I’ve never been an early adapter. I like taking risk (like jumping out of airplanes) but new technologies, not so much. Let’s just say when I was a kid, my dad bought the family a Betamax, convinced it was the perfect purchase. If you don’t know what that last phrase means, you should Google it for fun. I come to this blogging thing a bit late. In large part because I really don’t have anything interesting to say and also because when I ghost blogged, I learned how easy it can be to lose control of original content. And how hard it can be to get it back.

Late to the party, the experts have shown me that blogging is kind of over. Not dead, per se. Just passe. It’s all about You Tube stars (vloggers and people doing crazy stuff). Please. I can barely summon the courage to do this blog. I’m supposed to put my face to it?

Other advice has consisted of including gifs – or at the very least, pictures – within the text to break-up the monotonous chore of reading. No one wants to see too much text without pretty pictures apparently. Not to be obnoxious, but I can’t think of the last novel I read that included pictures, even YA novels. There’s also the ever popular listicle (a completely interesting word on so many levels). I have no problems with the list format as a method of writing and disseminating information. I worry, though, that it doesn’t improve my writing.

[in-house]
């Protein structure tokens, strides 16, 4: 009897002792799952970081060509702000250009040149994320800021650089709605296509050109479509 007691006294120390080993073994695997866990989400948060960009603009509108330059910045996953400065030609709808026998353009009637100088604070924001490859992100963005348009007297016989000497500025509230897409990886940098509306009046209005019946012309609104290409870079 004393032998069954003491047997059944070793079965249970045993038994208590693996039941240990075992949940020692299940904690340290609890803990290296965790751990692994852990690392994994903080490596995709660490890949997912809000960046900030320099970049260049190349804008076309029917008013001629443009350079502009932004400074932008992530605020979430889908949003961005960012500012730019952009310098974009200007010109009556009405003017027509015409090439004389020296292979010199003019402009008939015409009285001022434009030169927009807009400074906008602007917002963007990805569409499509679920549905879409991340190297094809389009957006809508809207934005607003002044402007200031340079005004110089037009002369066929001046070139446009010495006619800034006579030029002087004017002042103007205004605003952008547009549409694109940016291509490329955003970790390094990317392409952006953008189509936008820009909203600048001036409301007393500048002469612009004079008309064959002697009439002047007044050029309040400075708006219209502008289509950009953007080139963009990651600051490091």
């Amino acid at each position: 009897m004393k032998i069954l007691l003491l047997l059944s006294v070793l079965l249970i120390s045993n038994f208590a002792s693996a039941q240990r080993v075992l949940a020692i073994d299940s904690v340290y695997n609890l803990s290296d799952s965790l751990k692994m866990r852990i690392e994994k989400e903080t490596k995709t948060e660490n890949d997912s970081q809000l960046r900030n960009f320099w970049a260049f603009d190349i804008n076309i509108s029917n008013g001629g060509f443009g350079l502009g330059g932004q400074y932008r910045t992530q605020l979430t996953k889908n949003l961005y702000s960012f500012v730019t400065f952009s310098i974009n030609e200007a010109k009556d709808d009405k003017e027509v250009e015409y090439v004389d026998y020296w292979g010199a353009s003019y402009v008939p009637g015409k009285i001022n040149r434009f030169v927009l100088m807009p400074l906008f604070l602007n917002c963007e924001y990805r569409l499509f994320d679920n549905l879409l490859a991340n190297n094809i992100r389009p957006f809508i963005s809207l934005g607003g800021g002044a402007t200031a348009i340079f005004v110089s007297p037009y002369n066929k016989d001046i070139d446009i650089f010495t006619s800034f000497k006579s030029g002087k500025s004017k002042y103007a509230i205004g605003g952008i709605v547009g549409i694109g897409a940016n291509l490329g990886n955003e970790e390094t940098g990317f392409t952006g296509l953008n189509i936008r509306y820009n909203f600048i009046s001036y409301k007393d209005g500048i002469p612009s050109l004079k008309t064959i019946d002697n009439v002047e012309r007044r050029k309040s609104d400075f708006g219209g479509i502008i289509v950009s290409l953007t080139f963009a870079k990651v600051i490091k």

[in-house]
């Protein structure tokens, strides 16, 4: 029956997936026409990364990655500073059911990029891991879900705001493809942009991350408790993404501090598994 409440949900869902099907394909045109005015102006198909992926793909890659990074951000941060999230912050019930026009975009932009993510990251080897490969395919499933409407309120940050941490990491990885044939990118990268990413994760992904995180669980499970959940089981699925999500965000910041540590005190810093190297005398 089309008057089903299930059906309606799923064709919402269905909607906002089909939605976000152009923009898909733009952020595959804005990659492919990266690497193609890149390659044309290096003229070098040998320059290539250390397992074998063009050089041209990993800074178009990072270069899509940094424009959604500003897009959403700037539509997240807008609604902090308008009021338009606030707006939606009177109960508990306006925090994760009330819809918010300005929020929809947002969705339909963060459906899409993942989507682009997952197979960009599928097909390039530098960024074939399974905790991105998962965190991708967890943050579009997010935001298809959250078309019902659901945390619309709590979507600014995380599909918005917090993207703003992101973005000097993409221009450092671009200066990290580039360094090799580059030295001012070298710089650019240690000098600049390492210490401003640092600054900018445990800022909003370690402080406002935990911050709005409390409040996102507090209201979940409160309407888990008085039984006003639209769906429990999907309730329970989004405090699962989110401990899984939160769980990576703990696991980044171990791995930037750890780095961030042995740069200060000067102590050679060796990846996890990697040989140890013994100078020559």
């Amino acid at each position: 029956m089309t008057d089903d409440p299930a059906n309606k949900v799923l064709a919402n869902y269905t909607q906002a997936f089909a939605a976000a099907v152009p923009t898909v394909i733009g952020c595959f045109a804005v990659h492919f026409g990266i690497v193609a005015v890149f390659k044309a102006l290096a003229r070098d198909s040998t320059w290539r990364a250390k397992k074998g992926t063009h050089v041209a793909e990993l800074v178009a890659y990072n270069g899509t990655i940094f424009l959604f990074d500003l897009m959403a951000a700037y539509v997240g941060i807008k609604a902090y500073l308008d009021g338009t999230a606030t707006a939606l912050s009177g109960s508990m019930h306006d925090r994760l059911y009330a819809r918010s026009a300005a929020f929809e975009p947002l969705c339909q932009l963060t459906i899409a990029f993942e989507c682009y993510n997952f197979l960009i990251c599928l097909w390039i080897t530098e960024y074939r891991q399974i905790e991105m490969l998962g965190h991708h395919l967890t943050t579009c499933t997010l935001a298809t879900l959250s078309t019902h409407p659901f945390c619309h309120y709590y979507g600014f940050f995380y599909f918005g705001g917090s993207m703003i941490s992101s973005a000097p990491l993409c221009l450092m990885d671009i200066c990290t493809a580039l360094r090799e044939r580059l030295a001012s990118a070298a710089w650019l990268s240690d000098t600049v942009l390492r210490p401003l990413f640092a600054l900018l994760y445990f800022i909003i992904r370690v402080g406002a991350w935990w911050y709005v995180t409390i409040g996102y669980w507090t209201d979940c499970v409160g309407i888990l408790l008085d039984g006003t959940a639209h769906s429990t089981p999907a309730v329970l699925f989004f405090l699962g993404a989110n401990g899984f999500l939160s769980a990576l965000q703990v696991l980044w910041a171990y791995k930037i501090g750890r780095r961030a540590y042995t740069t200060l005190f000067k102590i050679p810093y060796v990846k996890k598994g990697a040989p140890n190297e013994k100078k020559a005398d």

What really worries me is that the shift to these styles of communication and media (since vlogging isn’t exactly writing) is that it isn’t helping us as readers. I’ve gotten used to Twitter shorthand and now accept the fact that questionable spelling and grammar are necessary, required even, because of the 140 character limit. But when I’m getting advice like “stick a picture in there so your readers don’t have to read so much,” I get concerned that as a society, we’re failing ourselves.

Pictures on a cooking blog or a DIY blog make sense. If you’re giving me instructions on how to re-roof my house by myself, a couple of diagrams and pictures, even gifs, might prove useful. Of course, if you’re able to explain it clearly and I get it and can then do it without pictures, you’re an awesome writer. However, I feel that no one is that awesome, so again, pictures seem necessary.